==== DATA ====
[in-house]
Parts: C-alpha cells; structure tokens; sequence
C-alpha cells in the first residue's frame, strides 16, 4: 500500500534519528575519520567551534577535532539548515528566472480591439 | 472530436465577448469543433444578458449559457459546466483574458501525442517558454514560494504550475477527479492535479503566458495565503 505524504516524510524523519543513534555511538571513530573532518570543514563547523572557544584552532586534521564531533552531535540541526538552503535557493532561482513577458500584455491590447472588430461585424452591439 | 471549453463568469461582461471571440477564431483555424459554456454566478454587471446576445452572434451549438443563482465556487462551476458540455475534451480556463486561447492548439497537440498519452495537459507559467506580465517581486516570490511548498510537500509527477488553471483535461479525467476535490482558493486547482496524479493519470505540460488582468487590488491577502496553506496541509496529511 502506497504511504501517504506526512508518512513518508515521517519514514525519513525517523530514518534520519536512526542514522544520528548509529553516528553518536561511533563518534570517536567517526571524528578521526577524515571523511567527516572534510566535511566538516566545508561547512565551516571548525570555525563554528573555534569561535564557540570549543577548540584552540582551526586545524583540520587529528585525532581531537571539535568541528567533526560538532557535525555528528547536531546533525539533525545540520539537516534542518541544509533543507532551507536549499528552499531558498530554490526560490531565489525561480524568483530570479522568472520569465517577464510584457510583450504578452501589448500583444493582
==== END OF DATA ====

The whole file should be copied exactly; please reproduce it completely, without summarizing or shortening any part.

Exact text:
[in-house]
Parts: C-alpha cells; structure tokens; sequence
C-alpha cells in the first residue's frame, strides 16, 4: 500500500534519528575519520567551534577535532539548515528566472480591439 | 472530436465577448469543433444578458449559457459546466483574458501525442517558454514560494504550475477527479492535479503566458495565503 505524504516524510524523519543513534555511538571513530573532518570543514563547523572557544584552532586534521564531533552531535540541526538552503535557493532561482513577458500584455491590447472588430461585424452591439 | 471549453463568469461582461471571440477564431483555424459554456454566478454587471446576445452572434451549438443563482465556487462551476458540455475534451480556463486561447492548439497537440498519452495537459507559467506580465517581486516570490511548498510537500509527477488553471483535461479525467476535490482558493486547482496524479493519470505540460488582468487590488491577502496553506496541509496529511 502506497504511504501517504506526512508518512513518508515521517519514514525519513525517523530514518534520519536512526542514522544520528548509529553516528553518536561511533563518534570517536567517526571524528578521526577524515571523511567527516572534510566535511566538516566545508561547512565551516571548525570555525563554528573555534569561535564557540570549543577548540584552540582551526586545524583540520587529528585525532581531537571539535568541528567533526560538532557535525555528528547536531546533525539533525545540520539537516534542518541544509533543507532551507536549499528552499531558498530554490526560490531565489525561480524568483530570479522568472520569465517577464510584457510583450504578452501589448500583444493582